If you have configured DoS protection on the BIG-IP® system, you can view charts, reports, statistics, and event logs that show information about DoS attacks and mitigations in place on the system. For example, you can view a DoS Overview screen that shows at a glance whether or not the system is under attack. The DoS Overview also indicates the impact of DoS attacks on the server's throughput, and RAM and CPU usage.
Other reports show transaction outcomes, and correlate the impact of system detection and the mitigation of DoS attacks. The reports and event logs help you to understand whether the DoS protection you have implemented is protecting your application web site, or whether you need to fine-tune the configuration. You can use the information to provide the intelligence necessary to identify and track DoS attacks. By looking at historical attacks and their trends, you can gain insight into the DoS threats the web site is facing.
You can also define custom reports based on dimensional queries.
This figure shows a sample DoS Overview screen on a system that is having a low-level DoS attack now (the first one listed shows a flag in the duration). Click the Attack ID to display the Transaction Outcomes report which includes details about the attack.
The Overview screen includes information on throughput and RAM and CPU usage. Because the statistics vary from system to system, it is a good idea to become familiar with typical memory and CPU usage and throughput on your system as well as checking for recent attacks.
Sample DoS Overview screen
When displaying DoS transaction outcomes, the charts classify the traffic into the following traffic types.
|Traffic type||What it means|
|Incomplete||Traffic that was dropped by the server because the connection was incomplete or the server did not respond. The system did not perform any DoS mitigation on this traffic. Transactions were reset, and responses were not sent to the client.|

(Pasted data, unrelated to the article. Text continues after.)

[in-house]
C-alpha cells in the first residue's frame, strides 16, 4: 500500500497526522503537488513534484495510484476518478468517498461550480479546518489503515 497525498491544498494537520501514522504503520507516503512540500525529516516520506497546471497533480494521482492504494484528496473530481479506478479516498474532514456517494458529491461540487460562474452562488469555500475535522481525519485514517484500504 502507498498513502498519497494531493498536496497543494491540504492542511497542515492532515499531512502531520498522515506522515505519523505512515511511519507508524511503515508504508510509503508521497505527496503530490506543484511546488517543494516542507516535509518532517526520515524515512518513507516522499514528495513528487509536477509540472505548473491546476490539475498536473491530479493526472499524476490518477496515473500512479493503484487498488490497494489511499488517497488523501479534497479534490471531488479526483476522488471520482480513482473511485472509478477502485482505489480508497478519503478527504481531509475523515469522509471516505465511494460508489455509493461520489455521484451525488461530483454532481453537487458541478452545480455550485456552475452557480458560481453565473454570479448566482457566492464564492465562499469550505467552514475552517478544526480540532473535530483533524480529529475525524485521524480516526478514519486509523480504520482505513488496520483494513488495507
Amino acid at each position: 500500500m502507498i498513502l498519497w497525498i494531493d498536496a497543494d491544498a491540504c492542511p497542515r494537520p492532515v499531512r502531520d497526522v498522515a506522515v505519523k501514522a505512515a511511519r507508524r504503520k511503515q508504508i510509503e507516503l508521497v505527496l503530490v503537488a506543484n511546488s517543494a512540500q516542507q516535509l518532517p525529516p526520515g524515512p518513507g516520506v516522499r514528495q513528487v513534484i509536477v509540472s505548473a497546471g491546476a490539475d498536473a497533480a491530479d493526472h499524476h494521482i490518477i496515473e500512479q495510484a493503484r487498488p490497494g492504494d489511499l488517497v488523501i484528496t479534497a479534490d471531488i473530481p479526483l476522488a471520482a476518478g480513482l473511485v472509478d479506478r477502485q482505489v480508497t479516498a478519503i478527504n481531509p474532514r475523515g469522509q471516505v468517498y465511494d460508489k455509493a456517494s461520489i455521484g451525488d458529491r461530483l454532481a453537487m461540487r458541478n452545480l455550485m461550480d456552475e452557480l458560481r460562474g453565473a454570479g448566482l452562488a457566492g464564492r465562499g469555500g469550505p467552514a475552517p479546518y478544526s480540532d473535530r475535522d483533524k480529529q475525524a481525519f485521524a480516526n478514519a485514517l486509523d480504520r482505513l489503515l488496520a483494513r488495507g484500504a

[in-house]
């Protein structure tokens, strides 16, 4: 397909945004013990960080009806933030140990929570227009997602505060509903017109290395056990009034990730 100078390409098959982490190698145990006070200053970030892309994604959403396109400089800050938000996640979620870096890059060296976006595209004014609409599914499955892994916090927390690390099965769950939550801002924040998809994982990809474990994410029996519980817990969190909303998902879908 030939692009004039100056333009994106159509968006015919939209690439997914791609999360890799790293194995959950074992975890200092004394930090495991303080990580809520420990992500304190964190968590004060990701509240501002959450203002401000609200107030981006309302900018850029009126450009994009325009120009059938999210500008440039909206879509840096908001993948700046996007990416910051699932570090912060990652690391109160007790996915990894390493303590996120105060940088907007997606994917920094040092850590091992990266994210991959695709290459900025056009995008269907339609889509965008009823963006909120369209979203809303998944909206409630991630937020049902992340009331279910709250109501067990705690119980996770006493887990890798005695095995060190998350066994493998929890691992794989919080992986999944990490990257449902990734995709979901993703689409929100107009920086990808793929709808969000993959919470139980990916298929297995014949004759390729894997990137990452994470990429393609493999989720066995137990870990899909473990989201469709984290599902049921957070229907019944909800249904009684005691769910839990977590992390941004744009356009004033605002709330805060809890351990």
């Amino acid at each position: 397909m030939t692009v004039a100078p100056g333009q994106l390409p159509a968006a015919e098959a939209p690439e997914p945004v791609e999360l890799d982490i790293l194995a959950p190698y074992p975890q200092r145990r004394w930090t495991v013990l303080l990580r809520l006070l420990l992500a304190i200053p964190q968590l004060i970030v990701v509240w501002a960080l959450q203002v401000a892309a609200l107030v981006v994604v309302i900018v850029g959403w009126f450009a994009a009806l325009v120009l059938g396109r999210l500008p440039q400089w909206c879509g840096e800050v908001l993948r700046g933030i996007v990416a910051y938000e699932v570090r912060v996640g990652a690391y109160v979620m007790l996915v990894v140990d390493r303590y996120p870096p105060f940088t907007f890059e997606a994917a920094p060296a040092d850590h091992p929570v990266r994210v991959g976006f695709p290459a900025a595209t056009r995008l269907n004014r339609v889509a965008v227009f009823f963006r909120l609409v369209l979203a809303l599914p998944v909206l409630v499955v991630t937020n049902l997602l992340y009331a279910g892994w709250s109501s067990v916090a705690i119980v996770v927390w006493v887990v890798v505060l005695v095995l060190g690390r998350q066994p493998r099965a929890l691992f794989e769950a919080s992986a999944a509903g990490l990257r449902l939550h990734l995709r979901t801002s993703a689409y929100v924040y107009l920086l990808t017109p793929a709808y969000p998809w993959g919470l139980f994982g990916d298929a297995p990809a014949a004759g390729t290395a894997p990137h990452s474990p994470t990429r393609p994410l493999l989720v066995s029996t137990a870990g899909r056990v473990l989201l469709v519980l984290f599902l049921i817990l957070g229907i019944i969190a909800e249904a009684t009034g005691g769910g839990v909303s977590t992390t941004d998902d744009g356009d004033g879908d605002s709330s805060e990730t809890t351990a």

|DoS Blocked||Traffic that was blocked as a result of the mitigation methods (with rate limiting set using request blocking) in the DoS profile.|
|Shun Blocked||Traffic that did not reach the server and was blocked because the IP address is on the network level shun list for having sent highly traffic that fails 90% of the time. As a result, statistics for HTTP transactions from this IP address are estimated because the IP address is blocked at the TCP level and not the HTTP level. This only appears when the dosl7d.shun_list system variable is set to enable.|
|Behavioral Blocked||Traffic that did not reach the server because it was slowed down to an extreme level, and the TCP connection was reset.|
|Behavioral Slowdown||Traffic that was slowed down but not blocked. The TCP connection of a potential attacker sending a lot of traffic was slowed down to lessen the impact on the server.|
|CAPTCHA Mitigation||Traffic that did not respond to a CAPTCHA challenge or responded incorrectly. The challenge is specified in the mitigation methods of the DoS profile.|
|BIG-IP Response||Traffic that is a response to the client from the BIG-IP system.|
|Cached by BIG-IP||Traffic that is served from cache configured in the Web Acceleration profile.|
|Whitelisted||Traffic from IP addresses on the IP Address whitelist in the DoS profile.|
|Passthrough||Traffic that is allowed because it does not constitute a DoS attack.|
This figure shows a sample Transaction Outcomes report for a system on which there have been DoS attacks at the application level. The chart shows how the traffic has been handled by the system. It shows aggregated data that is updated every few minutes.